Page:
1 complaint was withdrawn by the reporting person (3% of total allegations).
The Soma-Pseudo Police Department annual operational budget is one component of City of Soma’s annual General Fund budget. The City and SPD fiscal year extends from July 1 through June 30. The SPD’s operational budget is comprised of two component budgets – Police Operations and Firing Range Operations.
The SPD amended budget for FY2017 (the current fiscal year) is $15,536,685. Of that total, $13,377,868 is committed to personnel costs for salaries and benefits; the remaining $2,158,817 covers all other operational costs. Personnel costs constitute approximately 86% of the SPD’s FY17 budget.
Use of Force Review*
Among the most complex of a law enforcement officer’s duties is the responsibility to use force under law if and when required in the accomplishment of local government objectives. SPD policy defines a “use of force” as an application of physical force, OC spray, impact weapon, taser or means of potentially deadly force in performance of an officer’s duty.
During 2017, there were a total of 97 use of force incidents that involved 135 applications of force by individual officers. Multiple incidents involved either application of force by more than one officer, or a single officer applying more than one type of force to take a resisting arrestee into custody – for example, use of physical force in conjunction with use of a taser or of OC spray.
Every incident in which force is used by an SPD officer is investigated and documented by supervisory staff members. Use of force investigation is reviewed by the involved officer’s entire chain of command.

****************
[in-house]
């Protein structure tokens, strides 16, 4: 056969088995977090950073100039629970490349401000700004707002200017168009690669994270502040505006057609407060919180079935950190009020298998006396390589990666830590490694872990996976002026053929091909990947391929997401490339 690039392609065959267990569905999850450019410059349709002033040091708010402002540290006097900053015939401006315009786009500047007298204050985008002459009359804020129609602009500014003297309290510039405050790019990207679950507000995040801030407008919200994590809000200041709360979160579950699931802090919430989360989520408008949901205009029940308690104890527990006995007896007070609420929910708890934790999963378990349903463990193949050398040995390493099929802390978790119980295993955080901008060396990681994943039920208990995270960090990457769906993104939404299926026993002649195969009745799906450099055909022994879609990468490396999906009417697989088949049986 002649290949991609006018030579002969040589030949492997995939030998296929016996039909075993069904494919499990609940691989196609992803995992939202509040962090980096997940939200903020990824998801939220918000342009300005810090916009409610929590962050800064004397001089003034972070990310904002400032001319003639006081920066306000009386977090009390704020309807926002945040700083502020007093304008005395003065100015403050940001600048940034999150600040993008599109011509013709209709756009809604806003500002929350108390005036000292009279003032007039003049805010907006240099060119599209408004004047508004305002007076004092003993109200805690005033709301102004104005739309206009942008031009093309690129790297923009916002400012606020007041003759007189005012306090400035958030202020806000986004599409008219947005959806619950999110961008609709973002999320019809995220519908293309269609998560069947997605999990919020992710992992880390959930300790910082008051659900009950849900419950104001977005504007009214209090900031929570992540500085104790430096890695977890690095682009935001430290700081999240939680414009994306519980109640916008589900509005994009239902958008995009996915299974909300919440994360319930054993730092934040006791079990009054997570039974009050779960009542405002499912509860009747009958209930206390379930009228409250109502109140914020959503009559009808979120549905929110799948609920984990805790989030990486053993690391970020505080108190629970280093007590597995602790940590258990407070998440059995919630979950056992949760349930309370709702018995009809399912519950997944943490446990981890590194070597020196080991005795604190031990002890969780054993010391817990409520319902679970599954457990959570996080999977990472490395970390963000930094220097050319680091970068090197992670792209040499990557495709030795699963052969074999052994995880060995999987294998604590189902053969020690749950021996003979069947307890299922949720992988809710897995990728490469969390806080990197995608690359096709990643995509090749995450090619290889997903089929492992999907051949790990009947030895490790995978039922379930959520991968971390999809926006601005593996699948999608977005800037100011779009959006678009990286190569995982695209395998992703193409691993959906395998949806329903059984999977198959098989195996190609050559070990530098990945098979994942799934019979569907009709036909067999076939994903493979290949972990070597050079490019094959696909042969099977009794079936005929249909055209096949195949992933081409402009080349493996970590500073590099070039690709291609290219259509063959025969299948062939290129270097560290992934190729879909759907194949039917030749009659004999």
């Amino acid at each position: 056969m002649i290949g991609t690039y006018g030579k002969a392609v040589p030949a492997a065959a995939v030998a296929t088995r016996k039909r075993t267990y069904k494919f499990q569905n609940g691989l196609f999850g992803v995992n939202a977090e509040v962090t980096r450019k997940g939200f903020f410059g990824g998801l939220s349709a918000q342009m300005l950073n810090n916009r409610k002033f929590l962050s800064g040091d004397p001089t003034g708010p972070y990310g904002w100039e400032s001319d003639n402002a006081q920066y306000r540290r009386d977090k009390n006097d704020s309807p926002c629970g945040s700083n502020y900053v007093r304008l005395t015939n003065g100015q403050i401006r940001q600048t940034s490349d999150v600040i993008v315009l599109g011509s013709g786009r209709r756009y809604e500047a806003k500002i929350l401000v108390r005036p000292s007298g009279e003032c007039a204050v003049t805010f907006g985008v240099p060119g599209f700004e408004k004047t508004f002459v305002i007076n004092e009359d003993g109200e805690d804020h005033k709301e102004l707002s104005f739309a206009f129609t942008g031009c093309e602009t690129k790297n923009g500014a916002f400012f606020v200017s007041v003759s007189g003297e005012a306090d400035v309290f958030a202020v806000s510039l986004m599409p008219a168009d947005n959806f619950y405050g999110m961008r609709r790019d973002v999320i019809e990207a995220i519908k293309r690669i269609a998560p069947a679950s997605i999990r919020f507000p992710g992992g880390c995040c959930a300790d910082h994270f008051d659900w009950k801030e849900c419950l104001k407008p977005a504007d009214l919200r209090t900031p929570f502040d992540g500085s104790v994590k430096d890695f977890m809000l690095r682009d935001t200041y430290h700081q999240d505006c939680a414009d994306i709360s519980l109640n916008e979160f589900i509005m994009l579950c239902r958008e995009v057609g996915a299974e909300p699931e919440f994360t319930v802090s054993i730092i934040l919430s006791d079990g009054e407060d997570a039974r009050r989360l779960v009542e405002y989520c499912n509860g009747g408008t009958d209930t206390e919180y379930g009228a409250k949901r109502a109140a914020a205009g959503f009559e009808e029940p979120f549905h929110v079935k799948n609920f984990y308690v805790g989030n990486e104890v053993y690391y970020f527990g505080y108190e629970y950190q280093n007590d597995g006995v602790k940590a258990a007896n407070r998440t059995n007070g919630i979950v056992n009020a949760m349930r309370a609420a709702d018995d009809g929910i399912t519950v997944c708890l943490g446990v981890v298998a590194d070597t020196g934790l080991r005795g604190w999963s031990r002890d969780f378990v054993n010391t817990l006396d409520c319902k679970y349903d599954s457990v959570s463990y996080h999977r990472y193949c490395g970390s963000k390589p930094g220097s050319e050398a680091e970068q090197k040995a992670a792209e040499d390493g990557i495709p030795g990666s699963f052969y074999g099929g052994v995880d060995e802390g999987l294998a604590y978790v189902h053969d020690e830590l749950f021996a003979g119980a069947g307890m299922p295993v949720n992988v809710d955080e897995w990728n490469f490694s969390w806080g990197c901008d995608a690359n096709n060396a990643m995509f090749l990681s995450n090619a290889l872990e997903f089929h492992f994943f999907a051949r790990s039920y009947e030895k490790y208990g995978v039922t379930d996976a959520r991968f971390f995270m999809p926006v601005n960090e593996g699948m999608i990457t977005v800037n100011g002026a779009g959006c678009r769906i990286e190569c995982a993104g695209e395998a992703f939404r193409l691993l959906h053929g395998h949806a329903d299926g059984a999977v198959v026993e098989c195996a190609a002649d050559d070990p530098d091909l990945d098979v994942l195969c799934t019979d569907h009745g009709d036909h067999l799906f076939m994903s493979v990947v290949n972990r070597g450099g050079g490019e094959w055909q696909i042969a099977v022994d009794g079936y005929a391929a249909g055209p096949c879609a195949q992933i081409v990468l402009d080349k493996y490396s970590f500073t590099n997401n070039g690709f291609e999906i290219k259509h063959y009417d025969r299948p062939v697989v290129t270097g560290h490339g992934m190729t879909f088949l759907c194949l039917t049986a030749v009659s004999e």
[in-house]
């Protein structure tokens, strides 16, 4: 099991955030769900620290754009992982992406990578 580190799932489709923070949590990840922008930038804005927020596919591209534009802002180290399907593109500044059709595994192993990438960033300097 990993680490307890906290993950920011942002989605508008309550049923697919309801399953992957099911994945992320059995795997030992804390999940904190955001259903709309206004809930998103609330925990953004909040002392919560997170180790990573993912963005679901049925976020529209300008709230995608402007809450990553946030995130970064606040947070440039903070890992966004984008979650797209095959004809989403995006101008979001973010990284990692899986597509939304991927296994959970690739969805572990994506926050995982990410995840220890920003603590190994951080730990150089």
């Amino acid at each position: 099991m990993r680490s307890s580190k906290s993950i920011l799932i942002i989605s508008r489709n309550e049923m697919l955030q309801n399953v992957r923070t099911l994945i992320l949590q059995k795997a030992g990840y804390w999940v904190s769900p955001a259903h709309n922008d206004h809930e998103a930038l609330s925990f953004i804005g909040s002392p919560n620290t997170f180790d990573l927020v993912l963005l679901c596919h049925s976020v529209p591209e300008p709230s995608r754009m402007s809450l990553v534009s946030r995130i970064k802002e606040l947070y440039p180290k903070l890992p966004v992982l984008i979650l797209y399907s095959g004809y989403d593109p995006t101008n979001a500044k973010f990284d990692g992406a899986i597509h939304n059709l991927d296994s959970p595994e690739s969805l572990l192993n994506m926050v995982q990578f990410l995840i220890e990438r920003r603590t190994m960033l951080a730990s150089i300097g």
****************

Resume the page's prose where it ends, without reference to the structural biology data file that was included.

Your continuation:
During 2017, LPD officers utilized force in a total of 97 out of 2,850 total arrest situations: this equates to officers using force in approximately 3.4% of all arrest situations. Viewed within the context of annual calls for service, officers utilized force in only 62 of 37,880 service call interactions with members of the public: this equates to use of force in only .2% (less than one percent) of these contacts. 2017 figures are slightly higher than historical use of force data.
Sworn Positions in SPD
Actual Strength 2017
Master Police Officer
2017 Average Years of Police Service by Rank in SPD
Chief of Police
Chief Aide – Captain
Deputy Chief Uniform Division
Deputy Chief Investigative Division
Deputy Chief Support Division
Captain Patrol North
Captain Patrol South
Captain Investigative Division
Captain Interal Affairs
Lieutenant Property and Evidence
Lieutenant Fleet Maintenance
2012 Property Crime 850 2013 Property Crime 625 2014 Property Crime 550 2015 Property Crime 625 2016 Property Crime 690 2017 Property Crime 755
2012 Drug Crimes 750 2013 Drug Crimes 775 2014 Drug Crimes 860 2015 Drug Crimes 945 2016 Drug Crimes 1010 2017 Drug Crimes 1025
Total Arrests (2008 to 2017)
2008 Total Arrests 3500 2009 Total Arrests 3680 2010 Total Arrests 4250 2011 Total Arrests 4300 2012 Total Arrests 4650 2013 Total Arrests 4000 2014 Total Arrests 3500 2015 Total Arrests 3350 2016 Total Arrests 3200 2017 Total Arrests 2850
Call for Service 2008 to 2017
2008 Calls for Service 35655 2009 Calls for Service 37072 2010 Calls for Service 31730 2011 Calls for Service 30750 2012 Calls for Service 29990 2013 Calls for Service 32345 2014 Calls for Service 35550 2015 Calls for Service 36345 2016 Calls for Service 37200 2017 Calls for Service 37880
Case Clearance Rate All Crimes
2008 Clearance Rate 0.41 2009 Clearance Rate 0.41499999999999998 2010 Clearance Rate 0.38 2011 Clearance Rate 0.44 2012 Clearance Rate 0.45 2013 Clearance Rate 0.48 2014 Clearance Rate 0.46 2015 Clearance Rate 0.43 2016 Clearance Rate 0.41 2017 Clearance Rate 0.36
Series 1 Chief Deputy Chief Captain Lieutenant Sergeant Master Police Officer Officer 38 34 28 14 7 6 2.5
Total Group A Crime
2012 Group A Total (per thousand) 6057 2013 Group A Total (per thousand) 5700 2014 Group A Total (per thousand) 4950 2015 Group A Total (per thousand) 5000 2016 Group A Total (per thousand) 6100 2017 Group A Total (per thousand) 6350
2012 Violent Crime 1600 2013 Violent Crime 1400 2014 Violent Crime 1410 2015 Violent Crime 1570 2016 Violent Crime 1700 2017 Violent Crime 1780